Is there anything else?
Right now web feeds are relatively simple stuff. This is by no means the crest of the wave – it’s probably more accurate to say that we’re still splashing around in the shallow waters by the shore. But all across the planet, hordes of feverish technologists are bashing away in attempts to try and come up with new ways to use web feeds. And if the apocryphal bunch of monkeys with typewriters can produce the complete works of Shakespeare, you can bet that a gang of geeks with computers can come up with something.
Now where do I look?
If this has got you excited, then you should go and get yourself some feed reading software. PC users could have a look at FeedDemon, while Mac users might like a gander at NetNewsWire. You might also like to have a look at Amphetadesk, which can be used on PCs, Macs or Linux machines.
Alternatively, if you don’t want to – or can’t – install a news reading program onto your computer, you might want to have a look at websites like BlogLines, which allow you to do the same thing through a web-based interface.
Those are just some of the most popular programs: take a look at this Wikipedia page and you’ll see that there are plenty of other readers out there. Go try them, and see if it changes the way you use the web.
Ohmygod. Another 4 years of George W. Bush as the most powerful man in the world. Well, the second maybe, after Bill Gates. Anyway.
Even as a conservative (small ‘c’! small ‘c’!) kind of guy, Bush fills me with loathing. He’s the embodiment of the idiocy that seems rife in the world at the moment, at every level of society, that culture which wears ignorance on its sleeve and is proud of it. Not to mention his religious fundamentalism which puts him on a par, as far as I am concerned, as those he claims to wage war on. Surely anyone that takes anything too seriously, whether it be Xianity, Islam or whatever, is worthy only of contempt?
At the end of the day, if George Bush hadn’t decided to go to war, Britain wouldn’t have been involved either. It’s just a shame that our PM hasn’t the guts to stand up to the smirking, brain dead simian and get the hell out of Iraq.
Perhaps Kerry just wasn’t a strong enough candidate to beat Bush. Maybe next time, eh?
I’d never given much thought to the way that the company operates, generally believing that they aren’t evil, as they claim so proudly. But a couple of links might have made me think a little more about it:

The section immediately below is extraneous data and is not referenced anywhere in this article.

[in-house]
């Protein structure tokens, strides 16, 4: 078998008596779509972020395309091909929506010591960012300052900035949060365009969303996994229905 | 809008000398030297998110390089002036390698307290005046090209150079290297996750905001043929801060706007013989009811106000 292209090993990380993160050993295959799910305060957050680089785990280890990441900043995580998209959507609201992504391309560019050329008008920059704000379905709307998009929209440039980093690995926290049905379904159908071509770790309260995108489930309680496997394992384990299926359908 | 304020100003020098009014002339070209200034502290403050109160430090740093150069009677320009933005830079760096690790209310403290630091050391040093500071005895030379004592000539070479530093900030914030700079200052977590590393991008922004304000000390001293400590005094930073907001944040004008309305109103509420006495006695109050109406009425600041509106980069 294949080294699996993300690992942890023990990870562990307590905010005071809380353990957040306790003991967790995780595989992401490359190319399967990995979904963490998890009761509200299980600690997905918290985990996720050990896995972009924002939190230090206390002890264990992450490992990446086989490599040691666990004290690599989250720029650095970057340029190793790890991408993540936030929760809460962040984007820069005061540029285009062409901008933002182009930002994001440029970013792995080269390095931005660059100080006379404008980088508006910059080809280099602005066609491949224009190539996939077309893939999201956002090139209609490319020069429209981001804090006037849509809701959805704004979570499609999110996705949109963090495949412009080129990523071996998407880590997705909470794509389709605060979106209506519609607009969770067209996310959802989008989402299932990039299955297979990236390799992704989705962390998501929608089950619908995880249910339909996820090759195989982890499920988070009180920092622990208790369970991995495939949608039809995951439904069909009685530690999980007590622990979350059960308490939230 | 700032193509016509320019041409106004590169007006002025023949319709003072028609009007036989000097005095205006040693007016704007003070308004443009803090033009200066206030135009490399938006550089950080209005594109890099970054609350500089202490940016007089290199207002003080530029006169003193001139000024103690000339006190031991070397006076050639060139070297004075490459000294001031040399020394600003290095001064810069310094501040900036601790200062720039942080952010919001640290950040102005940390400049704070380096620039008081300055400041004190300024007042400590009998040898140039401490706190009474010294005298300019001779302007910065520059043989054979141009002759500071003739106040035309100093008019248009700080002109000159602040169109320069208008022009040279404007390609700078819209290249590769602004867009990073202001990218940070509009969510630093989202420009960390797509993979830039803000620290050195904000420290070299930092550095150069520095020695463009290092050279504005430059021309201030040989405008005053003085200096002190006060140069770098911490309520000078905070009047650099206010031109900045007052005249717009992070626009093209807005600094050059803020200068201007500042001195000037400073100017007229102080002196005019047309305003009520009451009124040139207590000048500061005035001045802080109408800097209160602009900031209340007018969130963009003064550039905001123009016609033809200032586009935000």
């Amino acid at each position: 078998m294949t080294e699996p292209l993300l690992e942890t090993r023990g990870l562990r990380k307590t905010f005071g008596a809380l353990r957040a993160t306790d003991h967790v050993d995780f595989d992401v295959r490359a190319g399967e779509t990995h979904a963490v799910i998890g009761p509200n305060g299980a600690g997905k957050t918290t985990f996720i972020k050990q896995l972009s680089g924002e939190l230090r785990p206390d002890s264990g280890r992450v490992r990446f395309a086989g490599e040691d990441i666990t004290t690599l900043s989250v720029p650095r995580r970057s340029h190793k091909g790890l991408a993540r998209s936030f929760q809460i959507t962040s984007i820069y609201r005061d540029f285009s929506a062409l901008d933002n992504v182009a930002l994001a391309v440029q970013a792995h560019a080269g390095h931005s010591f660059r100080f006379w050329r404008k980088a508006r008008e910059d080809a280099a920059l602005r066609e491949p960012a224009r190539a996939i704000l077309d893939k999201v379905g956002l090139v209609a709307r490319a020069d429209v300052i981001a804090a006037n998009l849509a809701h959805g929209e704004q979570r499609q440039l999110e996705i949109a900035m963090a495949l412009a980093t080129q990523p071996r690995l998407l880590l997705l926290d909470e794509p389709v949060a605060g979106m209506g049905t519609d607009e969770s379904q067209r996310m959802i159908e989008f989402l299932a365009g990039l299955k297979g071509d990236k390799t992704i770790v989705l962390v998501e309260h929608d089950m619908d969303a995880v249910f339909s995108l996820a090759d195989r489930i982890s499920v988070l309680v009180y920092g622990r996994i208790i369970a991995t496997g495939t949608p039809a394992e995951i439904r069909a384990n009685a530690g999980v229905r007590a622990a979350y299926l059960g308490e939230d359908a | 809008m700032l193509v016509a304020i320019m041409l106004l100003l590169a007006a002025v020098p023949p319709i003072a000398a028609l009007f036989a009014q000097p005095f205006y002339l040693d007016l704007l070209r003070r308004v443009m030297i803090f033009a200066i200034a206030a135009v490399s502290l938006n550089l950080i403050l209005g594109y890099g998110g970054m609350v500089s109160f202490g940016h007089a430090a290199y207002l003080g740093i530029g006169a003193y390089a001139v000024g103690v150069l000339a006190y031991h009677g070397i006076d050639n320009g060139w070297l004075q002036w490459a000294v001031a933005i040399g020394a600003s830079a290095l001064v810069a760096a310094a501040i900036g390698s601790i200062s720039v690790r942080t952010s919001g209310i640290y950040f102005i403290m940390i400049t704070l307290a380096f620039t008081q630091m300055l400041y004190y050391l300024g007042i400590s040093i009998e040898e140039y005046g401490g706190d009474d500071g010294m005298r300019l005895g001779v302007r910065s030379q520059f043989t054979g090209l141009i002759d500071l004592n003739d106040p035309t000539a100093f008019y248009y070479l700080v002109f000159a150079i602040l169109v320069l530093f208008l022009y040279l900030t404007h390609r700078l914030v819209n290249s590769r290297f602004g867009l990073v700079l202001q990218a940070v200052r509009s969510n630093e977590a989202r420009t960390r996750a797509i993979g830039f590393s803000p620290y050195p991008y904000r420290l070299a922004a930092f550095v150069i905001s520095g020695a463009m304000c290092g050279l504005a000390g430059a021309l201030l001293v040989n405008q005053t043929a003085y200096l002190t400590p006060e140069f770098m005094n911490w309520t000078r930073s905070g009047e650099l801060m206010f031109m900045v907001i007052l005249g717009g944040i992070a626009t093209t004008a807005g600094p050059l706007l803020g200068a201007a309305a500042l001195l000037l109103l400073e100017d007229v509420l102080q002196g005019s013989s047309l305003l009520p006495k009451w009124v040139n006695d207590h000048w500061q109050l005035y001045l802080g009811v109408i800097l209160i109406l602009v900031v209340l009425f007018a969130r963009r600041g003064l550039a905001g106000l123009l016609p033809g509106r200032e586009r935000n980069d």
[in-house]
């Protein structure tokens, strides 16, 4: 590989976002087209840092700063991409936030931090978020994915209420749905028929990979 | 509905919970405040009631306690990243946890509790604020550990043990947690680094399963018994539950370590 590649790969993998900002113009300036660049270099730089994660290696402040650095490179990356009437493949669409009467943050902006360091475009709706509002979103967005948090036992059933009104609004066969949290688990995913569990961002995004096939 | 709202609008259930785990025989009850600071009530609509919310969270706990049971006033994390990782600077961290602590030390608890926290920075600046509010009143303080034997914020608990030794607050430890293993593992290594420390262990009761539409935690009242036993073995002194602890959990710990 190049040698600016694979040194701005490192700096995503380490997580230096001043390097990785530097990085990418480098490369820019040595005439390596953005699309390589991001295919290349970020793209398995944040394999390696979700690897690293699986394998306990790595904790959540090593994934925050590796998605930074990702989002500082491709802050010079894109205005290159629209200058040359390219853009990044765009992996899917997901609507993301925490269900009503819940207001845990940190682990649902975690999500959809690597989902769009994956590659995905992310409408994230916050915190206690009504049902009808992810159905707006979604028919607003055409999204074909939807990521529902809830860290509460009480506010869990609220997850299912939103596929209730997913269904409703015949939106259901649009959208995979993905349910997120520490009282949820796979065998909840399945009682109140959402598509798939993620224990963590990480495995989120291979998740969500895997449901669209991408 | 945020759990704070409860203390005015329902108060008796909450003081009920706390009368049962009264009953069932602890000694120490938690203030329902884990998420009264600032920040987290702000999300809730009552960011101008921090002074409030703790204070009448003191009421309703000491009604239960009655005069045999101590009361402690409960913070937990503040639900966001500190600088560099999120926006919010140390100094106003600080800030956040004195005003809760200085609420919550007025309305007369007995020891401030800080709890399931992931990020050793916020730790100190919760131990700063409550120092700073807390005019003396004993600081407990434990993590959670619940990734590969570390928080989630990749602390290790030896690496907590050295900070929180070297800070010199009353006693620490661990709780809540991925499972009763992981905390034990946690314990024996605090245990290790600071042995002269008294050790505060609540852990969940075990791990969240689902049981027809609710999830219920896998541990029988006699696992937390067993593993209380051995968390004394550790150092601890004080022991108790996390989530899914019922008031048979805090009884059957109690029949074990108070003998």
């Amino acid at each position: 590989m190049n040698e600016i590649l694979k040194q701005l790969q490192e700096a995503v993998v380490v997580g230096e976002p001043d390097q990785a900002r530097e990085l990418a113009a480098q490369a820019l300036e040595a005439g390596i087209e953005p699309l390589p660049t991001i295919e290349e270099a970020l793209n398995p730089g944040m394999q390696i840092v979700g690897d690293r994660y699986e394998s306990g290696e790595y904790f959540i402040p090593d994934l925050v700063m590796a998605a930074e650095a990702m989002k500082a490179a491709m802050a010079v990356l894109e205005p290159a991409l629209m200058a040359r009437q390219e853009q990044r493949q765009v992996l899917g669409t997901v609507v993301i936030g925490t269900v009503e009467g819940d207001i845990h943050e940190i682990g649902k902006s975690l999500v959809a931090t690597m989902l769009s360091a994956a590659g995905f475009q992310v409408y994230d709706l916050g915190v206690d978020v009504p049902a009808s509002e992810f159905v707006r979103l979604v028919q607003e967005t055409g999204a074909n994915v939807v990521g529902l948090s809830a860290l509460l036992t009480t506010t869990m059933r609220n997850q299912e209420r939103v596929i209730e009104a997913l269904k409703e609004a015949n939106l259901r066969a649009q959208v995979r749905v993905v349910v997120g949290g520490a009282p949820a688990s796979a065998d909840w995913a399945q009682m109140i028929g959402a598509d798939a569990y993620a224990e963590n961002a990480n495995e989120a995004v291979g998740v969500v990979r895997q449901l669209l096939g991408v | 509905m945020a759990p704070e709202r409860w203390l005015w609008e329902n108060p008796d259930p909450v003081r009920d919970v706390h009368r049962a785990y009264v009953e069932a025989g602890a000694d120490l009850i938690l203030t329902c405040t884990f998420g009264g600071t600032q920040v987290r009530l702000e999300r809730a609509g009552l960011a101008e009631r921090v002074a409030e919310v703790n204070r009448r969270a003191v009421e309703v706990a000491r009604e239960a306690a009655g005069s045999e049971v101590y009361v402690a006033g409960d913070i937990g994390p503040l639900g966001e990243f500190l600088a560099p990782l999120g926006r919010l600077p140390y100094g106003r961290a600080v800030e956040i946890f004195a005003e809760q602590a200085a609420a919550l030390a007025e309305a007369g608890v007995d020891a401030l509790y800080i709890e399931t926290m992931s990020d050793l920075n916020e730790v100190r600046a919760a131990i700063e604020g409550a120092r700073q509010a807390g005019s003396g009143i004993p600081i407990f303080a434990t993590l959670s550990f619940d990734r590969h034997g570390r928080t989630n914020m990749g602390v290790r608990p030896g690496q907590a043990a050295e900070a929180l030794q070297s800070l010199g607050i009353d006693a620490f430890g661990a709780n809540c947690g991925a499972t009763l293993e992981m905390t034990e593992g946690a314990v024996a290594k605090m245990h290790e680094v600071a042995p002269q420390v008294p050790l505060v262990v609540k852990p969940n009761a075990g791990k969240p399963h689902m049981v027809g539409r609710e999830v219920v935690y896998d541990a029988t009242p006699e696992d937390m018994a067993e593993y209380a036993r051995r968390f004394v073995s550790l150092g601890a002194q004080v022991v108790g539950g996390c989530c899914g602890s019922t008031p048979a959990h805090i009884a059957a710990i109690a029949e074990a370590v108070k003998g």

Some well thought out points on converting from IE to Firefox – you know you want to do it…
It is a wonderful thing when something you think might be really complicated turns out to be really simple.
On http://www.davebriggs.net, I have three columns. The left one holds links common to all pages, including the internal site navigation; the centre one holds all the content; and the right one has links and stuff relevant to that page.
The problem with the left hand column is that if I want to make a change to it, I would have to do so with all the pages one by one. While this wouldn’t be too much of a burden at the moment, when the site starts to expand it would become seriously time consuming.
Fortunately PHP (www.php.net; http://foldoc.doc.ic.ac.uk/foldoc/foldoc.cgi?query=php) comes to the rescue. By typing the HTML for the menu content into a separate HTML file, called say “menu.html”, I can then call up that file anytime I like using:
And that’s it!
So all I have to do is update menu.html and ALL the pages change in line with that!
Plenty has happened since I last posted. I have had a total re-think of how I am going to ‘do’ davebriggs.net. Instead of going for a graphics-heavy Dreamweaver approach, I’m going to do it in Linux, more or less hand coded, using Bluefish and The Gimp, and make it accessible and fast loading on as many browsers as I can test it in.
This approach, however, has its downside. I still can’t get my internet connection to work on Linux, so I have to do all my work, save it onto a floppy, then log into Windows to FTP it to the web host.
Why am I bothering? Because I think it’s important. The coding part of the process is far quicker and more controlled, using Bluefish, and the Gnome environment I work in makes it easy to test and plan. Not least because of the multiple desktops – I have Bluefish open in one, various browsers in various others, OpenOffice.org Writer in another, in which I keep my site plan updated, and one desktop has a terminal, where I can do any file management stuff. It’s simple, straightforward and gets everything done perfectly.
Because of this new design decision, it means that I can change the layout of this blog to suit the whole site. I’ll still keep it hosted at Blogspot, though, simply because it’s too easy not too!
I have abandoned ‘Consider Phlebas’ with a third of the way to go. At the end of the day, I don’t like SF enough to read nearly 600 pages of the stuff.
So, fiction-wise I am reading ‘Lolita’ now, which hopefully will be a quick one. The few chapters I have read make it clear what a superbly written book it is, and it should be a real joy.
Non-fiction-wise, I have still got Boris Johnson’s ‘Lend Me Your Ears’ on the go, though that is a good dip-in-and-out-of book. I’m certainly enjoying the early Politics section which covers the early 1990s, specifically on Europe. Obviously it comes from a sceptic viewpoint, but it is still filling me in on a time when I was too young to know what was going on.
I am also seriously keen to start John Naughton’s book. In fact I might do so tonight.